In the first year of application, can prior year errors that are determined to be immaterial after being quantified under the SAB 108 approach be included in a beginning of the year cumulative effect adjustment?

Although not directly on point, SAB Topic 5F indicates that accounting changes not retroactively applied due to immateriality can be effectuated either by retroactive adjustment of prior period financial statements or in the current statement of income if the correction is immaterial to that period. Practically, registrants typically elect to correct immaterial errors in current period income.

However, what may not be clear is whether those particular immaterial errors would be considered material in the aggregate under SAB 99. If the registrant and the auditors determine that the immaterial error, when aggregated with other material or immaterial errors, is material, then inclusion in the cumulative effect adjustment may be appropriate. Of course, the registrant would still need to disclose each and every error and, by virtue of using the cumulative effect mechanism, would be asserting that the errors are material, at least in the aggregate.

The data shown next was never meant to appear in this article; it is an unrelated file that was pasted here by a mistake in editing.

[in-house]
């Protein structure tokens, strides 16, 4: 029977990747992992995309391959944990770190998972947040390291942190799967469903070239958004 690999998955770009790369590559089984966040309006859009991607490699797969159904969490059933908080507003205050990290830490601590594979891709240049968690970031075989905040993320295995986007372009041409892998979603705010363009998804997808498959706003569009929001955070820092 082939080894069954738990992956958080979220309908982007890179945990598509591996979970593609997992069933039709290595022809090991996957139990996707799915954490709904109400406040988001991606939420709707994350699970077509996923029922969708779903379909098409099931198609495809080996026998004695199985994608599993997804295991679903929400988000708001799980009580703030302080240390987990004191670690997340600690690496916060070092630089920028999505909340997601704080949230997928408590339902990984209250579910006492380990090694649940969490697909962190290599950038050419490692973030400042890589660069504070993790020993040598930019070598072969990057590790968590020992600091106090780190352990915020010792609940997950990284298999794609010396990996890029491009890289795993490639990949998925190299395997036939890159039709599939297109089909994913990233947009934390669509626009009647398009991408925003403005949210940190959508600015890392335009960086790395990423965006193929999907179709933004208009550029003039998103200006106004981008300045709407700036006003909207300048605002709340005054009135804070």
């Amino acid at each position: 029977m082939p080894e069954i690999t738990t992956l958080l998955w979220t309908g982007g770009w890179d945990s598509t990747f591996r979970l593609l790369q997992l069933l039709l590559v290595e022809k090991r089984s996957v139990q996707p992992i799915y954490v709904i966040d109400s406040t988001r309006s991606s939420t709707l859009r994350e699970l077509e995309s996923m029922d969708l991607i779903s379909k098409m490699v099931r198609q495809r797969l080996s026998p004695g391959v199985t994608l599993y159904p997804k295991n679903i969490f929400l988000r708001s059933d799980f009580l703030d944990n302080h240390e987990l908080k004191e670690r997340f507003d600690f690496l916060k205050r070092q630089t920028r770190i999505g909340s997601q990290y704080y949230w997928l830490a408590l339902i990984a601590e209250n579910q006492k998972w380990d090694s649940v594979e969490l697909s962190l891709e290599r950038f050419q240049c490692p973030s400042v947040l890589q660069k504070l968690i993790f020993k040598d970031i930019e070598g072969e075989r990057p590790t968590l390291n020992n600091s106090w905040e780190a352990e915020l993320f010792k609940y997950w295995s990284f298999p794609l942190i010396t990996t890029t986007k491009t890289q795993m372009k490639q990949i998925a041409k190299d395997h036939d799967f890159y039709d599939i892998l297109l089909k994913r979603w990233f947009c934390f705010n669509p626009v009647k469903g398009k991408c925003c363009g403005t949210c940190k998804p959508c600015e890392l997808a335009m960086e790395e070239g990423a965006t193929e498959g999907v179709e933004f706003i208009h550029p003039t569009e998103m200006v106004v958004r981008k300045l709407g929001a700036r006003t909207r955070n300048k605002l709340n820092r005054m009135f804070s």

Another question we have received is as follows:

If a registrant elects to retroactively adjust prior period financial statements for immaterial errors, are those financial statements required to be labeled as restated with mention in the auditor's report, and, is the filing of an Item 4.02 8-K required?

This question is more subjective and there is limited guidance that serves as a foundation. However, if you consider that immaterial errors by definition are errors that are believed not to effect the decisions made by current and past investors, then the registrant, in conjunction with its legal counsel and auditors, could make a reasoned judgment about whether each or any of those communications are required or would provide useful information to the financial statement users. It seems the real question is how to meet the objective of clear and transparent financial reporting by providing sufficient disclosure of the changes and the reasons why the changes are necessary.

Application of FIN 46R

I'll move onto consolidation practices we have become aware of that involve FIN 46R.

We understand that certain general partner (GP) / limited partner (LP) arrangements have become common in which the partnership might be considered a variable interest entity (VIE).

These circumstances include a GP that makes no or only a non-substantive investment in the entity. Further, the LPs have no kick-out rights,2 however, at least one of the LPs are related parties3 of the GP.

When the GP considers its relationship with the entity in isolation, it comes to the conclusion that the entity is a VIE because the holders of the equity investment at risk as a group, i.e. the LPs, do not have the ability to make decisions about the entity's activities that have a significant effect on its success.4 A subsequent primary beneficiary determination could conclude that the GP does not absorb greater than 50% of the expected gains and losses and therefore the GP does not consolidate the VIE.